For two different materials, one can play with the geometry, within reason, to get one material to be as loud as the other. So you cannot make an assumption about "speed" of the vibration, where speed ~ deflection of the top while vibrating at the same frequency, based just on material selection.

The difference in the speed of sound in different woods can be significant, but citing it is a red herring. The transient response of the violin is so rapid and short that sound speed is mostly irrelevant.

But sound speed has a non-trivial relationship with density and stiffness, and these have a major affect on the sustained tone of a violin. So sound speed can be used as a convenient way to see if the wood has the density and/or stiffness that is desirable for that type of wood.

January 2, 2020, 11:51 PM · Carmen, althouh I agree with your argument, it can be applied only in a very very narrow range. Or otherwise why should it be that difficult even to make a spruce top that acts alike another spruce top?
Edited: January 3, 2020, 7:02 AM · "...why should it be that difficult even to make a spruce top that acts alike another spruce top?"

Well it isn't, IF both sheets of spruce have the same density, the same stiffness, the same internal damping, they both are made with the same thickness pattern, height and shape of the arching, and each are placed on ribs and a back that also conform to all of the above.

There are several nationally and internationally known makers on this forum. Perhaps they can chime in with the struggles on getting consistent results among their creations. I'd wager a few of them have developed methods for selecting, prepping and working the wood and assembling the instrument, and are loathe to vary from those methods even a little.

January 3, 2020, 7:41 AM · My deceased friend Dan Foster was making a poplar cello when I last saw him. I don't know whether he finished it. Dan was an experienced maker with a few awards to his credit. He wouldn't have tried something like that if he didn't think it would produce a good-sounding, well-playing instrument. The top was still spruce of course.
January 3, 2020, 9:15 AM · Personally, I'd probably pick smaller grained spruce over larger grain- but then the final varnish or clearcoat makes a lot of difference too. I think larger grain wood is generally softer somehow, and more prone to split along the grain.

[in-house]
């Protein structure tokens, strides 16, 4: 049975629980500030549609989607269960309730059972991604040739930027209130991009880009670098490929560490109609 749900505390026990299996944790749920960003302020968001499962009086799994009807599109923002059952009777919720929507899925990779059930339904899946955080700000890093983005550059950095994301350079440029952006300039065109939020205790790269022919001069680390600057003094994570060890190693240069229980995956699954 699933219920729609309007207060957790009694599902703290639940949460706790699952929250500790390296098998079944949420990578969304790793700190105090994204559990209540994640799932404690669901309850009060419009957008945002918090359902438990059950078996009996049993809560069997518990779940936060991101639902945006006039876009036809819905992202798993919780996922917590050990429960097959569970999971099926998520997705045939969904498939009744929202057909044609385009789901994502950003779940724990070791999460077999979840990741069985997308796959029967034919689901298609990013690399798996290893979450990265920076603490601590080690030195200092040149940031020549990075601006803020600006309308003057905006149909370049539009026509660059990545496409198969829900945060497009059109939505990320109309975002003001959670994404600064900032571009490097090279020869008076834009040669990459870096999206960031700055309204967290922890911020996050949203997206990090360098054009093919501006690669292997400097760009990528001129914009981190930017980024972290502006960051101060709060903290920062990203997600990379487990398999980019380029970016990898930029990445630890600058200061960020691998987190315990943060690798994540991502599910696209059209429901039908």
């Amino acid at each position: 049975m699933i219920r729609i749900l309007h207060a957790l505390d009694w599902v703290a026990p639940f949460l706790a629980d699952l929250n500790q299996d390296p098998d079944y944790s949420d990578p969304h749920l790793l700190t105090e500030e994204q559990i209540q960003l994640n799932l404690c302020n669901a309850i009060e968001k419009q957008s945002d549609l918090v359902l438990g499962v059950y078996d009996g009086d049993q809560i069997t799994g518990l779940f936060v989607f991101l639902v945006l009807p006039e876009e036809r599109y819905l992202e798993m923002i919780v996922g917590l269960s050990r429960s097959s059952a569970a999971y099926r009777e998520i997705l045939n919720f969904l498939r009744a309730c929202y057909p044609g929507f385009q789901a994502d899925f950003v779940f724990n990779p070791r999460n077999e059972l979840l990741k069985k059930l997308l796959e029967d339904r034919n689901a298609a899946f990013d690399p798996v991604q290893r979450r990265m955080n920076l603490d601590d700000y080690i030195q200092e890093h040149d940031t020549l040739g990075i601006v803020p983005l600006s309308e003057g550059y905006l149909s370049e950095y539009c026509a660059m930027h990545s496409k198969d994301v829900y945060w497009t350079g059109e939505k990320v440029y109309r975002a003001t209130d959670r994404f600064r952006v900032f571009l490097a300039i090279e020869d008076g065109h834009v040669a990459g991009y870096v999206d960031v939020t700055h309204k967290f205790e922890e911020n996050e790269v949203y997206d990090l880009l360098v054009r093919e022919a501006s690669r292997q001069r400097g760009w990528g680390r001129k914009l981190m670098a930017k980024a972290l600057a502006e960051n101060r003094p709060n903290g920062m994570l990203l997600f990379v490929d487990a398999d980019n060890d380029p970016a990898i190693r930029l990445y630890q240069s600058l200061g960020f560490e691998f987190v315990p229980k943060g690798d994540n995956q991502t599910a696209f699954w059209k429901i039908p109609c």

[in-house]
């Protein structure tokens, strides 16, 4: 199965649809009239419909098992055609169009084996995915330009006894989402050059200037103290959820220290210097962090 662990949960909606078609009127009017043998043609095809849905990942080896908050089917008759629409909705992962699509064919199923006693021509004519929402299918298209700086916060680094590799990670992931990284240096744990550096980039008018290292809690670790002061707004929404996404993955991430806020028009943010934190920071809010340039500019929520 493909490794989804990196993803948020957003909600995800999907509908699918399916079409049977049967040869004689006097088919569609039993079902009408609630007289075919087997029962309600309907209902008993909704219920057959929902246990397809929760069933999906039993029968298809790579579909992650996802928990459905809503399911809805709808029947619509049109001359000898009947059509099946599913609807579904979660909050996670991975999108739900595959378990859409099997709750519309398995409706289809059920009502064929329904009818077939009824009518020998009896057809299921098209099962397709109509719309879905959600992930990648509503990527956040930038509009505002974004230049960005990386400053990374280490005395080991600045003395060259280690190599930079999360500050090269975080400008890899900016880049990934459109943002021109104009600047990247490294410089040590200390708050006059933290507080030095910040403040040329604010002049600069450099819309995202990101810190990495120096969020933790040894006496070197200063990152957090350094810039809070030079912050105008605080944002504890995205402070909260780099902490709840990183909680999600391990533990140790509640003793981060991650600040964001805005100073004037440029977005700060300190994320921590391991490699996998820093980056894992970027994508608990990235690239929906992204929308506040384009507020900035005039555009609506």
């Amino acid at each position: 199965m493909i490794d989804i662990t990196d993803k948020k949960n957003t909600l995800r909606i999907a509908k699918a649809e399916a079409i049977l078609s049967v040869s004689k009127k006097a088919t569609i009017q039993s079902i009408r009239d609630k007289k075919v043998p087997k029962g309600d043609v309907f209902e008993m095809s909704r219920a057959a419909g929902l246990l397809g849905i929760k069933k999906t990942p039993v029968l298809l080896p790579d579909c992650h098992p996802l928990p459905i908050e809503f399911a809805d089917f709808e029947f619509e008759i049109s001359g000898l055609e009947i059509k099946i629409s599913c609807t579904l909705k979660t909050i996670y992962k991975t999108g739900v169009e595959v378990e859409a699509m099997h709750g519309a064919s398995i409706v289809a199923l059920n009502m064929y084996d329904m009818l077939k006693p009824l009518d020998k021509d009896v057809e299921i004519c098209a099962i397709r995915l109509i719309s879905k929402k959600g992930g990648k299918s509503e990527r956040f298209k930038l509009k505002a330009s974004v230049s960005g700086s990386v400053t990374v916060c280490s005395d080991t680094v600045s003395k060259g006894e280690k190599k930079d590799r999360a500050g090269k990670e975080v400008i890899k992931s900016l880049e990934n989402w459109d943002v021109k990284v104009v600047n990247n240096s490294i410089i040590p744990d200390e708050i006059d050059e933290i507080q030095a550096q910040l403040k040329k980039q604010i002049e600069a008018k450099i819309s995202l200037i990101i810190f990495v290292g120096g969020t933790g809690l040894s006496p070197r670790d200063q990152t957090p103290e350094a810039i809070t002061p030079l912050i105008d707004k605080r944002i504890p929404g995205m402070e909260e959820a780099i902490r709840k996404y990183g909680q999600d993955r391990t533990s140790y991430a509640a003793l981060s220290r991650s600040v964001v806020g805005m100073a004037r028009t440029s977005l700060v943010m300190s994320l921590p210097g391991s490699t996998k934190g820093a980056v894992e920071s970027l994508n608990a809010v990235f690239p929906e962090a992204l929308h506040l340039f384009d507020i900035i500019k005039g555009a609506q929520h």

Edited: January 3, 2020, 10:18 AM · Nancy, some of my better sounding fiddles have come from rather wide-grained spruce.

And there is little or no evidence that makers like Stradivari used a surface clearcoat. That has more to do with modern automotive finishes, than what was used on valuable and historic fiddles.

Edited: January 3, 2020, 10:38 AM · "Well it isn't, IF both sheets of spruce have the same density, the same stiffness, the same internal damping..." - So we could agree that with slightly different samples of spruce of slightly different properties the calculations ation would be different? And that these two pieces of spruce would still match much closer than any piece of spruce would with any piece of hardwood (e.g. maple)? Because that's what it was about, and I don't believe it's "nonsense". You can't make everything out of anything just by changing the measurements.

We do not know exactly which technical measures (specific weight / density, speed of sound transduction, longitudinal stiffness, lateral elasticity and maybe a few more) will be responsible for changes in an instruments characteristics, given the measures and all would be the same. It's mostly about experience and a "feeling for the wood". Without the result (an individually well working fiddle ) in hand it's hard to tell between right or wrong, and even for an experienced luthier many things cannot be generalized.

January 3, 2020, 10:40 AM · Not two identical pieces of wood out there, my luthier uses to say. Even neighbouring pieces from the same stem...
January 3, 2020, 11:53 AM · I would think that in order to get the same amplitude of vibration from a maple top as from a spruce top the maple would have to be so thin that it would not be strong enough.